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- PublicationAccès libreImpact of roots, mycorrhizas and earthworms on soil physical properties as assessed by shrinkage analysisSoil biota such as earthworms, arbuscular mycorrhizal fungi (AMF) and plant roots are known to play a major role in engineering the belowground part of the terrestrial ecosystems, thus strongly influencing the water budget and quality on earth. However, the effect of soil organisms and their interactions on the numerous soil physical properties to be considered are still poorly understood. Shrinkage analysis allows quantifying a large spectrum of soil properties in a single experiment, with small standard errors. The objectives of the present study were, therefore, to assess the ability of the method to quantify changes in soil properties as induced by single or combined effects of leek roots (Allium porrum), AMF (Glomus intraradices) and earthworms (Allolobophora chlorotica). The study was performed on homogenised soil microcosms and the experiments lasted 35 weeks. The volume of the root network and the external fungal hyphae was measured at the end, and undisturbed soil cores were collected. Shrinkage analysis allowed calculating the changes in soil hydro-structural stability, soil plasma and structural pore volumes, soil bulk density and plant available water, and structural pore size distributions. Data analysis revealed different impacts of the experimented soil biota on the soil physical properties. At any water content, the presence of A. chlorotica resulted in a decrease of the specific bulk volume and the hydro-structural stability around 25%, and in a significant increase in the bulk soil density. These changes went with a decrease of the structural pore volumes at any pore size, a disappearing of the thinnest structural pores, a decrease in plant available water, and a hardening of the plasma. On the contrary, leek roots decreased the bulk soil density up to 1.23 g cm−3 despite an initial bulk density of 1.15 g cm−3. This increase in volume was accompanied with a enhanced hydro-structural stability, a larger structural pore volume at any pore size, smaller structural pore radii and an increase in plant available water. Interestingly, a synergistic effect of leek roots and AMF in the absence of the earthworms was highlighted, and this synergistic effect was not observed in presence of earthworms. The structural pore volume generated by root and AMF growth was several orders of magnitude larger than the volume of the organisms. Root exudates as well as other AMF secretion have served as carbon source for bacteria that in turn would enhance soil aggregation and porosity, thus supporting the idea of a self-organization of the soil–plant–microbe complex previously described.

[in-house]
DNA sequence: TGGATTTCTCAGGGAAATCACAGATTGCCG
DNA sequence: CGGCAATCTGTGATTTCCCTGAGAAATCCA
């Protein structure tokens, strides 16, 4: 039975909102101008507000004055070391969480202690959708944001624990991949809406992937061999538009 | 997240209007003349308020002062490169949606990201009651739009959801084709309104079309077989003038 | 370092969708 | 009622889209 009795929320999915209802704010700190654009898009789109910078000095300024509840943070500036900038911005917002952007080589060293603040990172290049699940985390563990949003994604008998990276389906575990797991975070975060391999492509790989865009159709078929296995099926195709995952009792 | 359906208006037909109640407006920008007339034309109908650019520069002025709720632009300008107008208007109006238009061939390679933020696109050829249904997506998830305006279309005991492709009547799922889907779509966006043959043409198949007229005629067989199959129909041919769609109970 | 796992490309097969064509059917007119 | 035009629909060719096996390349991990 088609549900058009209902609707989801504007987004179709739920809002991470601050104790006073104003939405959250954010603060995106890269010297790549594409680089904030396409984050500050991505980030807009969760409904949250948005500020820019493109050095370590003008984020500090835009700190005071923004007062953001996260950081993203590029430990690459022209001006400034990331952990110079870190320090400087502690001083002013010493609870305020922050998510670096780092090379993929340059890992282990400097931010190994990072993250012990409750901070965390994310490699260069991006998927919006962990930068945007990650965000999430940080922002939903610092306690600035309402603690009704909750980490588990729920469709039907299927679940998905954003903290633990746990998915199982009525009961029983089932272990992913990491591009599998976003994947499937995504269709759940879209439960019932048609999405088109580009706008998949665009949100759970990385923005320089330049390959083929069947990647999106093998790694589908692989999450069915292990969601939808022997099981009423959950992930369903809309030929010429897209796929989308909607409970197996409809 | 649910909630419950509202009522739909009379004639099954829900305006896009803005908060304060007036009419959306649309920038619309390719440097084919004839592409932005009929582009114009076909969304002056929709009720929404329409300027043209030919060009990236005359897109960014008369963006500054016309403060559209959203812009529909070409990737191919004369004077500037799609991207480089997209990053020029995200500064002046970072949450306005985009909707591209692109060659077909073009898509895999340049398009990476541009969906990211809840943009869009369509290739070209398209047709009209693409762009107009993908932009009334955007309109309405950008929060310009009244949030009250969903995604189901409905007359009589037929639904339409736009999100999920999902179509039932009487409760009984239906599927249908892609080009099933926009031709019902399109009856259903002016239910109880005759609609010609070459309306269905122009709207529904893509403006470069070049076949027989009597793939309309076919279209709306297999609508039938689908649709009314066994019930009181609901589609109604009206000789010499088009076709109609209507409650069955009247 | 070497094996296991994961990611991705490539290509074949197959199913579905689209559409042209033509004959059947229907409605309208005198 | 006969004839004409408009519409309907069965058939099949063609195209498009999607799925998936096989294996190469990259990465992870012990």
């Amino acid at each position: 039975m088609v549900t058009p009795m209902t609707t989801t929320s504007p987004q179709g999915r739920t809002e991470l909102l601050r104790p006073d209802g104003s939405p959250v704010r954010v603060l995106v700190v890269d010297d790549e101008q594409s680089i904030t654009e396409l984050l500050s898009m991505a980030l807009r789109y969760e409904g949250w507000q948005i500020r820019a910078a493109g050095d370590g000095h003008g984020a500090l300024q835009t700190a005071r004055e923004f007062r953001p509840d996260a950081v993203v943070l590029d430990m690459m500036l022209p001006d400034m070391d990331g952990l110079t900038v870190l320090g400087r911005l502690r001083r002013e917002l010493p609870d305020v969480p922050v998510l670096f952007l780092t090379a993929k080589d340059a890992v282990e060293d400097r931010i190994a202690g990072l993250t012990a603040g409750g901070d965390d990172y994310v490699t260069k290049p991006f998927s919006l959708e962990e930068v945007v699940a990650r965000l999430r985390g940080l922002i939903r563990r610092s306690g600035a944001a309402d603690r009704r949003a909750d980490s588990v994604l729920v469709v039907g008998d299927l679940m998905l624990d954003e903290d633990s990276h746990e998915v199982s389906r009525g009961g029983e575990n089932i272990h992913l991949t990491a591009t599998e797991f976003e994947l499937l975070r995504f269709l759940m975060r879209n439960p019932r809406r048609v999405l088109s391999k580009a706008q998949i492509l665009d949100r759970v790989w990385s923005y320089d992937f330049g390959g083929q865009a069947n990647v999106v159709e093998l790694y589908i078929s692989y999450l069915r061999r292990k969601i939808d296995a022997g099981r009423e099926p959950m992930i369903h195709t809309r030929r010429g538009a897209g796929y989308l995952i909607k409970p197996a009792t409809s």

- PublicationAccès libreInfluence of some physicochemical and biological parameters on soil structure formation in alluvial soilsThis study examines the role of abiotic (texture, calcium carbonates or iron) and biotic parameters (earthworm and enchytraeid activities) on the initial phases of soil aggregation. Our research focused on humus forms in alluvial soils, which are considered as young and heterogeneous environments. We hypothesized that the soil structure formation is determined by both the nature of the recent alluvial deposits and the soil fauna. For this purpose, six sites were chosen throughout two types of softwood forests (willow and alder forest) representing two stages of vegetation succession. Evidence of soil texture influence on aggregate stability was observed. A dominance of a coarse sand fraction caused a quick colonization of enchytraeids and epigeic earthworms while a silty texture favoured the presence of anecic earthworms, thus increasing the aggregate stabilisation. Iron forms, acting as cementing agents, were observed in the coarse silt, while calcium carbonates were equally distributed among the textural fractions. Active calcium carbonate fraction, binding organic matter with mineral components, was not found in the coarse sand fraction. In conclusion, the tree age cannot alone be used as an indicator of the humus form evolution but biological and physicochemical parameters also influence the initial steps of soil structuration.
- PublicationAccès libreEarthworm communities in alluvial forests: Influence of altitude, vegetation stages and soil parametersIn many terrestrial ecosystems, soil parameters usually regulate the distribution of earthworm communities. In alluvial ecosystems, few studies have investigated the impact of periodic floods and alluvium deposition on soil fauna. In this context, we assumed that earthworm communities may vary depending on altitude (alpine, subalpine, mountain and hill levels), forest successional stage (post-pioneer to mature forests) and some soil parameters. Our results demonstrated that the composition of earthworm communities differed depending on altitudinal gradients. No earthworm was found at the alpine level while maximum density and biomass were observed at the hill level mainly due to the contribution of anecic species. A total of 27 species and subspecies were found over the three sampling sites, and Lumbricus moliboeus was discovered for the first time in carbonated soils. Soil texture had a major effect on epigeics that were often associated with coarse sandy texture in contrast to anecics which preferred deep soils and mature forest stages, which in combination provided the highest carbon content and the finest soil texture. In our study, carbonated fluviosols (Fluvisols according to the World Reference Base) were recorded; fluviosols typiques with well-structured A layers were generally found in mature or intermediate forest stages while most of fluviosols juveniles with heterogeneous texture were observed principally in post-pioneer forests. We conclude that in alluvial ecosystems, earthworm communities were highly dependent first on soil parameters, then altitude and to a lesser extent forest successional stages. Changes in earthworm communities tend to reflect a gradient of alluvial dynamics thus reinforcing the potential role of earthworms as bioindicators in natural and/or semi natural alluvial ecosystems.